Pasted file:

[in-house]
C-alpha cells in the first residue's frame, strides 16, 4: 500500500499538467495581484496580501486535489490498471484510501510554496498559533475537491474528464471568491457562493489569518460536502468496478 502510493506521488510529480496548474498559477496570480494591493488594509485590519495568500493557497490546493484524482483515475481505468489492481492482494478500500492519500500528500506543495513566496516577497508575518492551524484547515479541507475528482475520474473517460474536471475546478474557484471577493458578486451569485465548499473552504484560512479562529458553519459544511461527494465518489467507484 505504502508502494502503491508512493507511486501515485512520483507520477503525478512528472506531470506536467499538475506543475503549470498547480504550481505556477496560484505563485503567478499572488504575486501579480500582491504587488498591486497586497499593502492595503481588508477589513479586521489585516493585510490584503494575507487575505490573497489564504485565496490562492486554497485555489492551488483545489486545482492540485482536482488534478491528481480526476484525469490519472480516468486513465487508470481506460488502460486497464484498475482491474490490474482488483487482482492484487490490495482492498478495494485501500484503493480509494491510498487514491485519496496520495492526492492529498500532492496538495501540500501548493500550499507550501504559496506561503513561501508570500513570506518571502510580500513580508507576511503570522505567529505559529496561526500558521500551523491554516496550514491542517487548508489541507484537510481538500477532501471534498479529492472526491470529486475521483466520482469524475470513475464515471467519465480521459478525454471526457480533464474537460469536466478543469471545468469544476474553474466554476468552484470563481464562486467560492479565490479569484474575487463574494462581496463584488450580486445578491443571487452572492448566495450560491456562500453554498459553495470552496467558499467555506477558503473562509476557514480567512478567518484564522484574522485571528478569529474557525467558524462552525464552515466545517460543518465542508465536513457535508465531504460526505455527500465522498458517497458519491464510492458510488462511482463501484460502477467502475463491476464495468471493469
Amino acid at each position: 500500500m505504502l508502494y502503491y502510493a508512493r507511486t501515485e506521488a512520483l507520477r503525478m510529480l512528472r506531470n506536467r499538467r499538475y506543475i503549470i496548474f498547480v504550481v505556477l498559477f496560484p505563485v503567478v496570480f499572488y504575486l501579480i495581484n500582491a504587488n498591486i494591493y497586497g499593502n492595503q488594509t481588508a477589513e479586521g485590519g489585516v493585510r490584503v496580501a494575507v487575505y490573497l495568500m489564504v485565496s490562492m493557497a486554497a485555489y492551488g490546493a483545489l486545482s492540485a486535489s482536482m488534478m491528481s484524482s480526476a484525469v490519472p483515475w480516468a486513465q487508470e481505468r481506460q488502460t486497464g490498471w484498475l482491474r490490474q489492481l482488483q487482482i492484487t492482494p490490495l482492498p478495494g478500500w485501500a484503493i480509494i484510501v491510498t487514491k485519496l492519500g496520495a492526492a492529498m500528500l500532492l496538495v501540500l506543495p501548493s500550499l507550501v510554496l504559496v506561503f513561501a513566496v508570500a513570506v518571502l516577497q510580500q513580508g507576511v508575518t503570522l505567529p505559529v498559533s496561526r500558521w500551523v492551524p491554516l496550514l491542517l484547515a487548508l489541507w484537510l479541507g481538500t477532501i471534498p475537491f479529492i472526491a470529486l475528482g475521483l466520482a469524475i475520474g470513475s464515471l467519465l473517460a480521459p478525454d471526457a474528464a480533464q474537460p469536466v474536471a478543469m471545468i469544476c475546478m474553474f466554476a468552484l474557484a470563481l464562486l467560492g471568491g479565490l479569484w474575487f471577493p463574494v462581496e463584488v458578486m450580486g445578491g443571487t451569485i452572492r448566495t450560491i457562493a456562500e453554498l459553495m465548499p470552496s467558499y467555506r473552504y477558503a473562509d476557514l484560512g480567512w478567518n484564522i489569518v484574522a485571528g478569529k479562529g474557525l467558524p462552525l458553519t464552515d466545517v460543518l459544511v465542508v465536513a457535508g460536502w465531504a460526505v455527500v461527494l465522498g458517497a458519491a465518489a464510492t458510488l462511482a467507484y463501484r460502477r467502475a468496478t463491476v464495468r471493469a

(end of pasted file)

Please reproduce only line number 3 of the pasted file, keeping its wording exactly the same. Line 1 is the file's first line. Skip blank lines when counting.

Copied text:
Amino acid at each position: 500500500m505504502l508502494y502503491y502510493a508512493r507511486t501515485e506521488a512520483l507520477r503525478m510529480l512528472r506531470n506536467r499538467r499538475y506543475i503549470i496548474f498547480v504550481v505556477l498559477f496560484p505563485v503567478v496570480f499572488y504575486l501579480i495581484n500582491a504587488n498591486i494591493y497586497g499593502n492595503q488594509t481588508a477589513e479586521g485590519g489585516v493585510r490584503v496580501a494575507v487575505y490573497l495568500m489564504v485565496s490562492m493557497a486554497a485555489y492551488g490546493a483545489l486545482s492540485a486535489s482536482m488534478m491528481s484524482s480526476a484525469v490519472p483515475w480516468a486513465q487508470e481505468r481506460q488502460t486497464g490498471w484498475l482491474r490490474q489492481l482488483q487482482i492484487t492482494p490490495l482492498p478495494g478500500w485501500a484503493i480509494i484510501v491510498t487514491k485519496l492519500g496520495a492526492a492529498m500528500l500532492l496538495v501540500l506543495p501548493s500550499l507550501v510554496l504559496v506561503f513561501a513566496v508570500a513570506v518571502l516577497q510580500q513580508g507576511v508575518t503570522l505567529p505559529v498559533s496561526r500558521w500551523v492551524p491554516l496550514l491542517l484547515a487548508l489541507w484537510l479541507g481538500t477532501i471534498p475537491f479529492i472526491a470529486l475528482g475521483l466520482a469524475i475520474g470513475s464515471l467519465l473517460a480521459p478525454d471526457a474528464a480533464q474537460p469536466v474536471a478543469m471545468i469544476c475546478m474553474f466554476a468552484l474557484a470563481l464562486l467560492g471568491g479565490l479569484w474575487f471577493p463574494v462581496e463584488v458578486m450580486g445578491g443571487t451569485i452572492r448566495t450560491i457562493a456562500e453554498l459553495m465548499p470552496s467558499y467555506r473552504y477558503a473562509d476557514l484560512g480567512w478567518n484564522i489569518v484574522a485571528g478569529k479562529g474557525l467558524p462552525l458553519t464552515d466545517v460543518l459544511v465542508v465536513a457535508g460536502w465531504a460526505v455527500v461527494l465522498g458517497a458519491a465518489a464510492t458510488l462511482a467507484y463501484r460502477r467502475a468496478t463491476v464495468r471493469a